ORGANIZATION WANTS GREATER RECOGNITION FOR JEAN BAPTISTE POINT DU SABLE
Point du Sable, recognized as one of the first permanent non-Indigenous settlers, had an outpost at what is now 401 N. Michigan Avenue, near the mouth of the Chicago River in 1779.
He amassed a great deal of wealth during his time in Chicago with his fur trading, smokehouses, bakeries, hen houses, grain industry, all on 800 acres.
A linguist, who spoke French and Spanish as well as several dialects, Point du Sable married a Potawatomi woman named Catherine
and cultivated a relationship with Indigenous people.
Ephraim Martin, owner of Martins International Foundation, has been instrumental in Black Heroes Matter. There is a coalition of 80 organizations and businesses that are part of Black Heroes Matter where there’s a move to make sure Point du Sable is recognized with a 25-foot monument in Grant Park.
The organization also wants to see a city holiday named after the city’s founder - as well as renaming outer Lake Shore Drive for him - at an estimated budget of $1.2 million.
Martin said Black Heroes Matter talked to Mayor Lori Lightfoot in December and she expressed an interest in working with the group.
He said Howard Brookins, alderman of the 21st Ward, has agreed to call the vote for outer Lake Shore Drive, 67th Street south to Hollywood,
to be renamed DuSable Drive. He added the group is calling for Brookins to call the matter up for a vote this month during Black History Month.
Martin continued: “There could be no better time if we really want to show appreciation for the Black man who discovered this great city, there could be no better time to give him this reward in Black History Month,” he said. “There should be no reason after 240 years there should be any further delay in renaming Lake Shore Drive, DuSable Drive, and giving this founding father his respect.”
Martin encouraged people to call Brookins to call the vote for the renaming of the street. He added, he wants all 50 alderpeople to vote yes. Martin said the group wants the holiday to take place at the end of June because it is said that Point du Sable was born around June 26. He said the group has given Mayor Lightfoot and the Department of Cultural Affairs and Special Events a mock-up of what the monument would look like.
In August, the city of Chicago announced a racial healing and reckoning project to assess memorials, monuments and art in the city. It came after the racial reckoning in the wake of George Floyd’s death. Martin said the group does not want the Point du Sable monument discussion to be part of that, adding, they want his monument to be a part of a separate discussion.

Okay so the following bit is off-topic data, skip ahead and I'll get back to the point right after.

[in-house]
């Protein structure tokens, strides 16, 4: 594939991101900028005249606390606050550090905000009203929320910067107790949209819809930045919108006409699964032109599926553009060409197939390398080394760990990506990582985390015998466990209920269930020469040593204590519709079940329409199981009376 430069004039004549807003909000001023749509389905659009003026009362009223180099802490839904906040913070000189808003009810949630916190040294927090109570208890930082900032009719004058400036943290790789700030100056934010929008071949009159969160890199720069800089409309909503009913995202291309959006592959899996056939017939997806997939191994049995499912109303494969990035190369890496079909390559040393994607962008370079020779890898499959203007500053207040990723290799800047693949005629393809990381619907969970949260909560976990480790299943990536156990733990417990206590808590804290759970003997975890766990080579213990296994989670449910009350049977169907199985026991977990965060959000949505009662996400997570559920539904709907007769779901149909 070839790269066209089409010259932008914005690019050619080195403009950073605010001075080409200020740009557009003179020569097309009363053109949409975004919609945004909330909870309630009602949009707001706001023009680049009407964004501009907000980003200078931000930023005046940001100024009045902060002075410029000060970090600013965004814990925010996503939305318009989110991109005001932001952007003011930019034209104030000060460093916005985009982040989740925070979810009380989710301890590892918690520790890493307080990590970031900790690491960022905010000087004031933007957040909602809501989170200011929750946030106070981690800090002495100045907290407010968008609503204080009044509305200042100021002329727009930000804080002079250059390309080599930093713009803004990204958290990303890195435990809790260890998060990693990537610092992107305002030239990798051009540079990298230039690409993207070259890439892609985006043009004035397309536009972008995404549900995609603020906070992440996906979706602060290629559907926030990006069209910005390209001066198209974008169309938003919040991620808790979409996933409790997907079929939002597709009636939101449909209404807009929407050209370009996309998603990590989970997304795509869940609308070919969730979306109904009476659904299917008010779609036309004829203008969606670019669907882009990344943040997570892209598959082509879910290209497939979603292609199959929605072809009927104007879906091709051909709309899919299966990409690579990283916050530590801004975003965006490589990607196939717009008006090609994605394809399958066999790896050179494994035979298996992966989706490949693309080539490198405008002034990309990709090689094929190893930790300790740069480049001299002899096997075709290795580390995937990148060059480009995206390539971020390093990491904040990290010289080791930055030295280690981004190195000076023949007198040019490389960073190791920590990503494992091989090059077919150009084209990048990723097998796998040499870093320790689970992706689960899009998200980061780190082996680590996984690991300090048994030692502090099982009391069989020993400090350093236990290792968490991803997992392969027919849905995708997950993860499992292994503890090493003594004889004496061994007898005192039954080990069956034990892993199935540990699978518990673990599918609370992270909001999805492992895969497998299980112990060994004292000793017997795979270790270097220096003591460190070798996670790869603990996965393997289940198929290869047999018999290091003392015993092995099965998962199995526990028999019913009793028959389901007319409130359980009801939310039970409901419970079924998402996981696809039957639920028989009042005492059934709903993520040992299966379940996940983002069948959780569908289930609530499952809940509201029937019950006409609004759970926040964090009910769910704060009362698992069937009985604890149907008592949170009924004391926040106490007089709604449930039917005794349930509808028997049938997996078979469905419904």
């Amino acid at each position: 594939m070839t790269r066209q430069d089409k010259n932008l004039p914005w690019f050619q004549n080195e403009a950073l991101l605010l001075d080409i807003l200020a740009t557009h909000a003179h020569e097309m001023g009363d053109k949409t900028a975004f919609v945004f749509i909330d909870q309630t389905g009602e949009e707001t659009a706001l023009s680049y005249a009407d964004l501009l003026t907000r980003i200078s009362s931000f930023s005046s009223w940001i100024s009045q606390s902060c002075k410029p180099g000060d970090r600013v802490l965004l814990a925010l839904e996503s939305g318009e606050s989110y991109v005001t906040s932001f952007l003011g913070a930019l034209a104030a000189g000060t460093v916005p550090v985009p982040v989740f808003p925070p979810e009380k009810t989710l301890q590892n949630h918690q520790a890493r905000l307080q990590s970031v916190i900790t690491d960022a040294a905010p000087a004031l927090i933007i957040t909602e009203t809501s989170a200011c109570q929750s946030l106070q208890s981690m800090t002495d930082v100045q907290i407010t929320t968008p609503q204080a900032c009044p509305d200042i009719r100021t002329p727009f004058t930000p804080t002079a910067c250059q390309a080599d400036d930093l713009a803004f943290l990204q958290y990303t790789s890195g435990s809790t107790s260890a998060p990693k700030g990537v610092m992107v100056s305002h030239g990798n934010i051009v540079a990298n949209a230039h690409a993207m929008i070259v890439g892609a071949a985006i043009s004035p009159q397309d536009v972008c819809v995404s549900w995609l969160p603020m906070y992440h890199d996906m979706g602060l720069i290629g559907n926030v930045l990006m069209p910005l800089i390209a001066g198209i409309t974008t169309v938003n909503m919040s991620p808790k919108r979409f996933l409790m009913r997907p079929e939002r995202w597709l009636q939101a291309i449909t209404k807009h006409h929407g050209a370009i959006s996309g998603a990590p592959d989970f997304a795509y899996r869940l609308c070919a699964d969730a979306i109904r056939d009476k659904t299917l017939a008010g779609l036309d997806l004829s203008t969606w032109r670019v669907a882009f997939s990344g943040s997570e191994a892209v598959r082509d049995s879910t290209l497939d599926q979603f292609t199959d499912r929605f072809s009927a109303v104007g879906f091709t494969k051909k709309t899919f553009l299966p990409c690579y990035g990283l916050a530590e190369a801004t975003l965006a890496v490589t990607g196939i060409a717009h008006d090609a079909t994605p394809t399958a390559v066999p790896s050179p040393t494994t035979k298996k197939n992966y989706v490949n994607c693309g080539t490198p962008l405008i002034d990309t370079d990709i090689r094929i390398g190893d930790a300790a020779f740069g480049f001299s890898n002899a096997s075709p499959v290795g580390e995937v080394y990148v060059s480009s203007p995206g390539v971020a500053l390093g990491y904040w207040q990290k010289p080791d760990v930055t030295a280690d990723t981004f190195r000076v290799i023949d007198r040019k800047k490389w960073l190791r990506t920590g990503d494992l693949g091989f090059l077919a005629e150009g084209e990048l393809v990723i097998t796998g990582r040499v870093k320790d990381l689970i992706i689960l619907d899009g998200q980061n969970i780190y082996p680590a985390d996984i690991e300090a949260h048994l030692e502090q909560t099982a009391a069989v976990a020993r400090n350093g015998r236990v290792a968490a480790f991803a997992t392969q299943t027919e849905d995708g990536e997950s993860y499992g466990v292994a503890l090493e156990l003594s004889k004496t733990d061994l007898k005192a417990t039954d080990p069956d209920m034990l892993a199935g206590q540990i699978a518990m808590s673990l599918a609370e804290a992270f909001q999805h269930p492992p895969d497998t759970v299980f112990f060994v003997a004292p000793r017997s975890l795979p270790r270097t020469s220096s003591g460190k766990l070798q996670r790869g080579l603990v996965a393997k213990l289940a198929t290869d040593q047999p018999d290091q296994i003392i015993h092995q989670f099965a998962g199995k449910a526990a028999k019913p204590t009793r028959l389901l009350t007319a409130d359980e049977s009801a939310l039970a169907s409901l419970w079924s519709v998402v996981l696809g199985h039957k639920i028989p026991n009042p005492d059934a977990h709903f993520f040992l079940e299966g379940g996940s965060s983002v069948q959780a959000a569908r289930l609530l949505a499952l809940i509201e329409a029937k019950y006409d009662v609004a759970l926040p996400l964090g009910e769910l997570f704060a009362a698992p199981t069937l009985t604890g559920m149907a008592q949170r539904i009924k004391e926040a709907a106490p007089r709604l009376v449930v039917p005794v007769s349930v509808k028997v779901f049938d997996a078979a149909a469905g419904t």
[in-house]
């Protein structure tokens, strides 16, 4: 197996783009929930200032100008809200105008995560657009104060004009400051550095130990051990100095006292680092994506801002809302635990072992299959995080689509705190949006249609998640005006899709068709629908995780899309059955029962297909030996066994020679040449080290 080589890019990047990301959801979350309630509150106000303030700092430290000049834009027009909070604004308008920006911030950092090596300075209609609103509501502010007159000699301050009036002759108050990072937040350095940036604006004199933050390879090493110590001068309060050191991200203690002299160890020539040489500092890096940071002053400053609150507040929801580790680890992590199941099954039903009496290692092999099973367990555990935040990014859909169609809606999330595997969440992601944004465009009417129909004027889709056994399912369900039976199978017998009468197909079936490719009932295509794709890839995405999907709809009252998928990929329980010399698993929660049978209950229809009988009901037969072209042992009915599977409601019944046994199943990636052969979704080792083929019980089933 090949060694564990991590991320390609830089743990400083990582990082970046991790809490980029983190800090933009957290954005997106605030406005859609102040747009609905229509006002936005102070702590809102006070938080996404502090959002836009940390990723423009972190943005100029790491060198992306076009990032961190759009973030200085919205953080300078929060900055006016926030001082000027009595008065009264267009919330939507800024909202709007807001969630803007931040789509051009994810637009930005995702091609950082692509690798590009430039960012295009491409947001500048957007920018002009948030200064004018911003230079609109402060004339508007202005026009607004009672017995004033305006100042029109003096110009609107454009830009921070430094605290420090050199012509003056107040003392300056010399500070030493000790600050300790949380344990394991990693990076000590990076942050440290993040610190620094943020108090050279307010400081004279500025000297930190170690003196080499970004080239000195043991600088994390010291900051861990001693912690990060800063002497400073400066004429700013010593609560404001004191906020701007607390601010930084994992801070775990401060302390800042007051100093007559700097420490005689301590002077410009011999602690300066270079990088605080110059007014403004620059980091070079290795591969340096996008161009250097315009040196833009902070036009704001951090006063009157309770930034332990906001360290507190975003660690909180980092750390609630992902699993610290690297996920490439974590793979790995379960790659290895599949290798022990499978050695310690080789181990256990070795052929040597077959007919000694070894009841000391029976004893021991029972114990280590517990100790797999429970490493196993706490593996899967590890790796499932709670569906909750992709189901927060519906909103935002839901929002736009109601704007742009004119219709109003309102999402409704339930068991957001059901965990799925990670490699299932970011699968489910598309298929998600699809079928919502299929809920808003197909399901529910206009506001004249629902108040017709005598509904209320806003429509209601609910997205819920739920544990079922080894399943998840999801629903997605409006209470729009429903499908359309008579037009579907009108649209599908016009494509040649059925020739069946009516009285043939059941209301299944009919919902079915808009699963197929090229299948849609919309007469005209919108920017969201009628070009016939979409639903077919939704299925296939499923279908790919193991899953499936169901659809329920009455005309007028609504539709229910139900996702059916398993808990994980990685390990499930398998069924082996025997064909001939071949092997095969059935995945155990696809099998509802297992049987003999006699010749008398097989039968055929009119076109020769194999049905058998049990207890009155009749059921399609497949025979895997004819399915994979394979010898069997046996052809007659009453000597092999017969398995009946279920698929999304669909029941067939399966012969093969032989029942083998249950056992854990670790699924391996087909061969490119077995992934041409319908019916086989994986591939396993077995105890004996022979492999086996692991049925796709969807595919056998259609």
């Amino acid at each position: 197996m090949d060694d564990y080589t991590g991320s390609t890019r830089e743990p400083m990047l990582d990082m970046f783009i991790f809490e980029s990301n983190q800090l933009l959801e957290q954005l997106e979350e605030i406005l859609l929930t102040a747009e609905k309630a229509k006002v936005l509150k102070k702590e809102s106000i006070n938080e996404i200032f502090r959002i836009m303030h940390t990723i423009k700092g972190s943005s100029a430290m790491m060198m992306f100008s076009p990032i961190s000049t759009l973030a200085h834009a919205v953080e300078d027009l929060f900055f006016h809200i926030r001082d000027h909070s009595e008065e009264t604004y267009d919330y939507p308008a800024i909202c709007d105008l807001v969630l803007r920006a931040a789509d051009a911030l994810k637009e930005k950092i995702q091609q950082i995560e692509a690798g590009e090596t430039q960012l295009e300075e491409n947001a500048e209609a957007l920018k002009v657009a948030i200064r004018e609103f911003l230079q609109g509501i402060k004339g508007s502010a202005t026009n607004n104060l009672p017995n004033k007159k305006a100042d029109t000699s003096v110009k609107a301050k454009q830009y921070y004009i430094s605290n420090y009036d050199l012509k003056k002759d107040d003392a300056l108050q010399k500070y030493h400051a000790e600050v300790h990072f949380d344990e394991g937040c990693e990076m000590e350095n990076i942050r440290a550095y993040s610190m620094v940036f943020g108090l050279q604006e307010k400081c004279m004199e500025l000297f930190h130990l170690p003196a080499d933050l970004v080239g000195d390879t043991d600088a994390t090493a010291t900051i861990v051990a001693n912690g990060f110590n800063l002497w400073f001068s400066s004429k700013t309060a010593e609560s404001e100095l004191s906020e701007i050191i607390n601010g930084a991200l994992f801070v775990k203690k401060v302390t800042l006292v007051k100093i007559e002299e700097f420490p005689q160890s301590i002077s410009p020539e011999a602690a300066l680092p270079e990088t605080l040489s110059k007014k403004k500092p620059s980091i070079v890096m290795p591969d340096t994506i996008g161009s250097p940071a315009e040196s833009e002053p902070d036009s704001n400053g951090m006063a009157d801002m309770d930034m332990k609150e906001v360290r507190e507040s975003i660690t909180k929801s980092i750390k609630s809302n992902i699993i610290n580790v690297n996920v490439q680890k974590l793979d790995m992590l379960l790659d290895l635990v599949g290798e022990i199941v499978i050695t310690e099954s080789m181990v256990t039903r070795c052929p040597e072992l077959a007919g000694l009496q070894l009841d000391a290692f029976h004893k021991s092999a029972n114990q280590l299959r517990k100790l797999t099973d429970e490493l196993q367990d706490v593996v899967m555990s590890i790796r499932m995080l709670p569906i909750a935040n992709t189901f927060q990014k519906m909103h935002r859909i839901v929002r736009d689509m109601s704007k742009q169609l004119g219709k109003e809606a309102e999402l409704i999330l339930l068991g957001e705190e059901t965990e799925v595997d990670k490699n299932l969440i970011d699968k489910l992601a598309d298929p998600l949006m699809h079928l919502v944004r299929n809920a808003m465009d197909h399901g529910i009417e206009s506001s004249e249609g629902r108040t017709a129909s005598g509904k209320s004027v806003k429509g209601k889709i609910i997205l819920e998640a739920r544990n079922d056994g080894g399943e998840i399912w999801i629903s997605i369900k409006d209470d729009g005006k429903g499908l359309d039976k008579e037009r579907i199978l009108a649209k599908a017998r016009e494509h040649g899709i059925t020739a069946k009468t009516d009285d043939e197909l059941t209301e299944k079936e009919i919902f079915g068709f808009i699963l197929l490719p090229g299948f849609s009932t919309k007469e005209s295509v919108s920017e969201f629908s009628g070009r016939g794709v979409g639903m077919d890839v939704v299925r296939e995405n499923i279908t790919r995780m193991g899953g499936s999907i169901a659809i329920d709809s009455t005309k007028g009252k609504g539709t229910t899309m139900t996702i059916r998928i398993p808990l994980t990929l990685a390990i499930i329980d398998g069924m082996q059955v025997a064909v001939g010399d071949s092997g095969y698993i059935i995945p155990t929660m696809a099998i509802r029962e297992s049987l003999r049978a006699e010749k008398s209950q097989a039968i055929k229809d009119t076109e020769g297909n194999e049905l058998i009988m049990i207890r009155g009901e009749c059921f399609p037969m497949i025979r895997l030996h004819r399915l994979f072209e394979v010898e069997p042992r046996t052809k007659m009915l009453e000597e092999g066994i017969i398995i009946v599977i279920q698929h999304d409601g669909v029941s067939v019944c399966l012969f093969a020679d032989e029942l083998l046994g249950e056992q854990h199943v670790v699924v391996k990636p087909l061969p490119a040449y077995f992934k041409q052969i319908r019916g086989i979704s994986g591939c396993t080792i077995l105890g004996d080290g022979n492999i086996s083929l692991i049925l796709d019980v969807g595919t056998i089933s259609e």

“Mr. Sheridan, of Sheridan Road, Mr. LaSalle, and all these Ashland and Halsted and Kedzie, and the list goes on. And, we’re saying, if they can have a street, there’s no reason the founding father, the man who started the city, a Black man, cannot be given his full respect. And, we’re
going to fight to make sure that is done,” he said.
Martin said the fight has been going on for 100 years to get Point du Sable more recognition in the city of Chicago. He said the time is overdue and the time is up to wait for it to happen. He added the goal is to have the monument finished by the end of 2021.
“Its time for us to stand up. The people before us have tried, it didn’t work. Generation after generation have tried. And, it’s now time for us to say let’s not pass it on to another generation. Let’s do something
now,” he said.
“When you think of systemic racism and what our people have gone through, we have to stand up and say no more. The time is up. We
have to be respected equally as any other person. And, that’s what we’re fighting for.”
At the beginning of Black History Month, Mayor Lightfoot issued a proclamation and named Point du Sable, along with other notable Black people, for their accomplishments. In a statement, Mayor Lightfoot
said, “Jean Baptiste Point du Sable has played a critical role in Chicago’s history and it is important that we honor and recognize his contributions to our city. I look forward to continuing the conversation with the various stakeholders to find a way to acknowledge his notable legacy.”
For more information, visit blackheroesmatter.org. There also is a petition on change.org, find it under DuSableChicago.